Photographer Travor Mahlmann of Ars Technica was kind enough, despite saying words were his “secondary toolkit,” to detail his experience photographing the launch of SpaceX’s Falcon Heavy back on February 6th. While the piece is worth a read, filled with interesting detail, some may prefer the tl;dr account. Here are some surprising takeaways for those of us who haven’t had the chance to capture such a rare, breathtaking event. Yet. 

Timing Is Crucial

As you may expect, preparation for such a shot is intense, starting “many days prior.” One of the first questions a photographer must answer is when the launch is. This, he says “will influence everything.” While night or day shoots require their own set of alterations, dawn/dusk launches leave him “empty-handed.”

Preparation is Precise

Mahlmann diagrams, on a bird’s eye-view of the space station, where he will be photographing from at various times of the day. Along with each location he includes what he hopes to capture, what size camera he will use, and any extra notes he needs to keep in mind. For example: “use an extremely underexposed setup to show the exhaust.”

The Importance of Friends

Because the cameras need to be placed quite far from the base itself, one needs time to set them up and retrieve them. For Mahlmann, this became difficult as he was also presented with the possibility of photographing Elon Musk. As he put it: “photograph a famous rocket or a famous rocket man.”

Luckily, he didn’t have to choose between the two, as friend (and fellow rocket chaser) Craig Vander Galien offered to set up his cameras for him in return for using one of Mahlmann’s triggers. He would also later retrieve it for Mahlmann, allowing the latter to photograph the post-launch post conference. And people wonder what friends are for.

Sound Triggers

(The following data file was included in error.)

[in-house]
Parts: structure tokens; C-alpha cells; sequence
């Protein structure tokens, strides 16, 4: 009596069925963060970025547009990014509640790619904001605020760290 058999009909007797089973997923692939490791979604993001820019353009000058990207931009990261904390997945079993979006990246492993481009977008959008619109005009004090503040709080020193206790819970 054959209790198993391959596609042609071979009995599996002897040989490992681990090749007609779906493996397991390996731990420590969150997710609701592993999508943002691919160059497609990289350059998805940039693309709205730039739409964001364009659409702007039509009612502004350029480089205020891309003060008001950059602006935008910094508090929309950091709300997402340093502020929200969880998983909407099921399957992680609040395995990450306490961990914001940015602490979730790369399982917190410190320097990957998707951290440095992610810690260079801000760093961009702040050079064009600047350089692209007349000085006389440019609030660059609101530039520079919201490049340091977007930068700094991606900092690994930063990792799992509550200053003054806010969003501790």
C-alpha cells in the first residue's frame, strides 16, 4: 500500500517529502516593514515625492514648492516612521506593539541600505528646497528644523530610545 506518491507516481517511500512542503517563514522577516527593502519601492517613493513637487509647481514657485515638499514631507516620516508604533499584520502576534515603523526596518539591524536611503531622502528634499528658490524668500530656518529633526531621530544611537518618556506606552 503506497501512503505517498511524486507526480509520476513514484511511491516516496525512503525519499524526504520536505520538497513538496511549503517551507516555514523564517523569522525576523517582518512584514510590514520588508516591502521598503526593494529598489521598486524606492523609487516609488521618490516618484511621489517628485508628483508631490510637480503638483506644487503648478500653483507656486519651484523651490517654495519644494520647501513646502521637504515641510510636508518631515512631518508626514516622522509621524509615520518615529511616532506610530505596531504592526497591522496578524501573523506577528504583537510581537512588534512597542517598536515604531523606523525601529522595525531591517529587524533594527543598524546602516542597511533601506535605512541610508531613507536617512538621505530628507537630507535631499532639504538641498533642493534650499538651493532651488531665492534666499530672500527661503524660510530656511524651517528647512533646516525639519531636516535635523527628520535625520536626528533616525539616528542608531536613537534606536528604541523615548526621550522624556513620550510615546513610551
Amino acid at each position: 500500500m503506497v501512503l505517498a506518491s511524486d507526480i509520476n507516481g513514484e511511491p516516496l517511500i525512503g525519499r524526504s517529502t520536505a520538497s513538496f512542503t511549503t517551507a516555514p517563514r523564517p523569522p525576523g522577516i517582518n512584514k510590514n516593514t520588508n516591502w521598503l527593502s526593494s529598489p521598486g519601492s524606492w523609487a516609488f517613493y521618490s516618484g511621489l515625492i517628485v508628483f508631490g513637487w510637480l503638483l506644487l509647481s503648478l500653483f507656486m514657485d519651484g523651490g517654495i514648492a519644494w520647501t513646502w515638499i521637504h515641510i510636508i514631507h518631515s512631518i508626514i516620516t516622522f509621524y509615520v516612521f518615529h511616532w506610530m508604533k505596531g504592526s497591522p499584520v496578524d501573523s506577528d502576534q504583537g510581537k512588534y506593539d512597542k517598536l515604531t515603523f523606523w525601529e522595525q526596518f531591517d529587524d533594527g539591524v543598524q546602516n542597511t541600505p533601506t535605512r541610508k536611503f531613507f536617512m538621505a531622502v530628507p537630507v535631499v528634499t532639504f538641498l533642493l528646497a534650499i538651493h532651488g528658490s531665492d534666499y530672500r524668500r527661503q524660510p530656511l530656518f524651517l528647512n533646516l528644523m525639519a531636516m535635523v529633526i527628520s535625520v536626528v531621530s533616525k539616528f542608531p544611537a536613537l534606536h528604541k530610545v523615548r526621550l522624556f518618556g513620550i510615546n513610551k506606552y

Mahlmann uses a sound trigger with a “built-in vibration sensor” to automate his cameras. Not only are rockets extremely loud, but doing so allows him to avoid taking any wasted shots when launches are delayed (as they often are). The Falcon Heavy, for example, had a launch window from 1:30-4, rendering time-based triggers useless.

Be Thankful for What You Got

Mahlmann is saddened to learn that one of his two cameras did not work during the launch. However, he quickly amends this sentiment, explaining that though he says “unfortunately,” he really means “thankfully.” After all, he could have had no remote camera images if it weren’t for the help of Mr. Galien. His advice: “being thankful for what you have in this situation is important.”

No One Does It Alone

Along with the help of friends, Mahlmann makes sure to recognize the assistance and mentorship he’s gotten along the way which have led him to this point. “If it weren’t for a few gentleman who showed me the ropes,” he says, referring to Walter Scriptunas II and Mike Deep, “I would not be discussing the experience of photographing the Falcon Heavy.” And then we wouldn’t get to read about, either, so let’s thank them as well. 


Feature Image Courtesy SpaceX